To be [healthy] or not to be: Moderated moderation of the relationships between masculinity, future orientation, SES, and men’s health
Bradstreet, Tyler C.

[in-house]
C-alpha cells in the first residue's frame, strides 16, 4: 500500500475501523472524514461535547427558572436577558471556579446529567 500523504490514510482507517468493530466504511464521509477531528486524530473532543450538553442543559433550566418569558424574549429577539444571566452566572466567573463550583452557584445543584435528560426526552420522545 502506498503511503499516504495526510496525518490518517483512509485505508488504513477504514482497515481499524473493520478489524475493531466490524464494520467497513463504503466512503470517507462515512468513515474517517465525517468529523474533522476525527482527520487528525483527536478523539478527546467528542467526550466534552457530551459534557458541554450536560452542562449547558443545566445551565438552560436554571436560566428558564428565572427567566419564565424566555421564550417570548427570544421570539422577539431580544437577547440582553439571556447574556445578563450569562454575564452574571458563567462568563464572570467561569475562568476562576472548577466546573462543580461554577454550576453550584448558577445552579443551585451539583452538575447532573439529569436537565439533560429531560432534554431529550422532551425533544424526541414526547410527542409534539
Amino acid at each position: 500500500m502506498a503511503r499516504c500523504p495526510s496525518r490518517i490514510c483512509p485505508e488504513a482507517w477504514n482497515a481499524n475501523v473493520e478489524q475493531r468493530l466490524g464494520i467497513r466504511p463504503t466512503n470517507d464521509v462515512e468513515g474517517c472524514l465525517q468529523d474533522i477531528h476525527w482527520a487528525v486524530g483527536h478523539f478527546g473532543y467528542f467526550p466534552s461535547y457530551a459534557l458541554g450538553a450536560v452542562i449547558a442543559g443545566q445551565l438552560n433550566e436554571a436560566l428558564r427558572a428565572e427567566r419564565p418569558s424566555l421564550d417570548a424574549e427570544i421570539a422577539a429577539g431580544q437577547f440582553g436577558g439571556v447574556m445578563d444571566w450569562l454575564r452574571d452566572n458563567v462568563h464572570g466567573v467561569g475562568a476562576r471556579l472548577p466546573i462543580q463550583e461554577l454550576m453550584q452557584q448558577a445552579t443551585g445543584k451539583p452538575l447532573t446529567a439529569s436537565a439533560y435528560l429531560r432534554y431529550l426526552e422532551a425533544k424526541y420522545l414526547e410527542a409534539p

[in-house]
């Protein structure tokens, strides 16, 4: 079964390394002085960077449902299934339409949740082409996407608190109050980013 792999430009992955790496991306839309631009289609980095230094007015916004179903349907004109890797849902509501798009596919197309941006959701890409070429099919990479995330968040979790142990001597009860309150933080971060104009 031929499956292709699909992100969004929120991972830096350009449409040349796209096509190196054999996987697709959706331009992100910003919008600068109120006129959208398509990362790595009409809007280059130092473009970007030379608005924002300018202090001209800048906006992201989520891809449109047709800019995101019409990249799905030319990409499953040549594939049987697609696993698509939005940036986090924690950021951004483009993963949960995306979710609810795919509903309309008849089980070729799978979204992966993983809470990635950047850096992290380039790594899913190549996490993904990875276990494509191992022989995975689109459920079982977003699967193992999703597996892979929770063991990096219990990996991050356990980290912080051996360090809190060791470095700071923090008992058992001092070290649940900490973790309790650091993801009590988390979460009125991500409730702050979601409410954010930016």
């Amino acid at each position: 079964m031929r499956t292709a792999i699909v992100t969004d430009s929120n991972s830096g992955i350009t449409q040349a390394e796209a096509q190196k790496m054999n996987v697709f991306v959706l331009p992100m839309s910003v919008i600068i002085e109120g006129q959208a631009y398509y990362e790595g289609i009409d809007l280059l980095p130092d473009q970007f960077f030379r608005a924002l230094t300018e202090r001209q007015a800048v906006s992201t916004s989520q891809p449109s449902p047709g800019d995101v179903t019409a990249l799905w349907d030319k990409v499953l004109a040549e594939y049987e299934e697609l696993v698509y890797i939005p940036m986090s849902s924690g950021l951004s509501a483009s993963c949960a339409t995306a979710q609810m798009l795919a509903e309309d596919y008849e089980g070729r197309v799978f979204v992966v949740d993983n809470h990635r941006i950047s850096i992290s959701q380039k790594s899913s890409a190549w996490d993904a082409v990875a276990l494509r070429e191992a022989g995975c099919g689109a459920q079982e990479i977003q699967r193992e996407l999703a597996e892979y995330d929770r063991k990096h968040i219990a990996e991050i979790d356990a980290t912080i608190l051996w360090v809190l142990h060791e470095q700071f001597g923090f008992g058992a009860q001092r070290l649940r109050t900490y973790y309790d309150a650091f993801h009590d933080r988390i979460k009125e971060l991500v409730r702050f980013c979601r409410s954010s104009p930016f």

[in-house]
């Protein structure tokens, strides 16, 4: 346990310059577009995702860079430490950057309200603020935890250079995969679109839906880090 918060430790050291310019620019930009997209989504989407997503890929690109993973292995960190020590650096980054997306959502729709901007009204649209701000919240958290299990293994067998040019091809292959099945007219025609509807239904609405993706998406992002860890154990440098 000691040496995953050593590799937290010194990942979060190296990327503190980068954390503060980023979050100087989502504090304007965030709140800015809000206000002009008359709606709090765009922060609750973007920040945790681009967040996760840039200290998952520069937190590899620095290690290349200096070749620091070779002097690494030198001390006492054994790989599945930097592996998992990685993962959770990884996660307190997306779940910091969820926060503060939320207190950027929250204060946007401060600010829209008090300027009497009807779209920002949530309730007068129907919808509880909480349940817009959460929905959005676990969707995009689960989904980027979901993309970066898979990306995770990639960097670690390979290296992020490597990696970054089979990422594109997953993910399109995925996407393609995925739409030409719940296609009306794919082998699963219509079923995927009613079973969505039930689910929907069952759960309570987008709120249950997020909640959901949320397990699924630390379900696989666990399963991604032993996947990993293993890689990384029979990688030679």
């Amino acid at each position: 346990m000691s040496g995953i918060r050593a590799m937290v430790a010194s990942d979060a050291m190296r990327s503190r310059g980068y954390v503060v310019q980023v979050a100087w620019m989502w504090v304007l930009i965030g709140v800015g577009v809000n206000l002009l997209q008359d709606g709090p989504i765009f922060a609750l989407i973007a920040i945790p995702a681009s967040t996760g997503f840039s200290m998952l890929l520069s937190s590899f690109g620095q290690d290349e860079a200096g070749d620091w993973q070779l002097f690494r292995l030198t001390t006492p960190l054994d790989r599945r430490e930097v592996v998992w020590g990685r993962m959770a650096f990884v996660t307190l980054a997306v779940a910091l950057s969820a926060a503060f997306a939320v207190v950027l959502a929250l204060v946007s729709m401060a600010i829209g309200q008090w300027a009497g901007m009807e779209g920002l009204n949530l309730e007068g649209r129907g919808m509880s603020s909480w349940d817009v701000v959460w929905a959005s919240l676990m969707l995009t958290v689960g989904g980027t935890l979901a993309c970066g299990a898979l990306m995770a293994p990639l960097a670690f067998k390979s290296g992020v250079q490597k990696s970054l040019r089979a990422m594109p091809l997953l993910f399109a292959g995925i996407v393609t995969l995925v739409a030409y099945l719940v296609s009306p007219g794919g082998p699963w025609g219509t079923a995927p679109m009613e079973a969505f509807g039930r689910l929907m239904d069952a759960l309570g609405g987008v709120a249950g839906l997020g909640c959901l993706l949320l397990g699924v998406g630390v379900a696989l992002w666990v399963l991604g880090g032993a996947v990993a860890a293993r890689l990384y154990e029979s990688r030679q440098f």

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Research suggests a gender paradox in health; men tend to have higher SES than women, which has a robust influence on health, but engage in less healthful behaviors. Research posits that countervailing mechanisms, such as masculinity, lead men to not use health resources to maintain or enhance social status. Masculinity, a commodity that must constantly be earned, is often implicated in men’s lower rates of health behaviors. Yet, some men continue to engage in healthful behaviors, despite potential violation of masculine norms. An additional countervailing mechanism may be future orientation, which is the ability to consider potential distal outcomes of immediate behaviors, and the extent to which immediate behaviors are driven by potential outcomes. The present study explored the direct and interactive associations of masculinity, future orientation, and SES, on men’s health behaviors. Data were obtained from 245 college men. Results indicated that masculinity did not moderate the relationship between SES and health behaviors, and further, future orientation did not moderate masculinity’s association on the relationship between SES and health behaviors. However, follow-up analyses indicated that future orientation mediated the relationship between masculinity and health behaviors, and further, income moderated the relationship between future orientation and health behaviors. This suggests that masculinity had a direct negative association with men’s health behaviors, and future orientation had a positive indirect association with that relationship. Income positively interacted then with future orientation and health behaviors. Clinical and theoretical implications were addressed, and future research directions were discussed.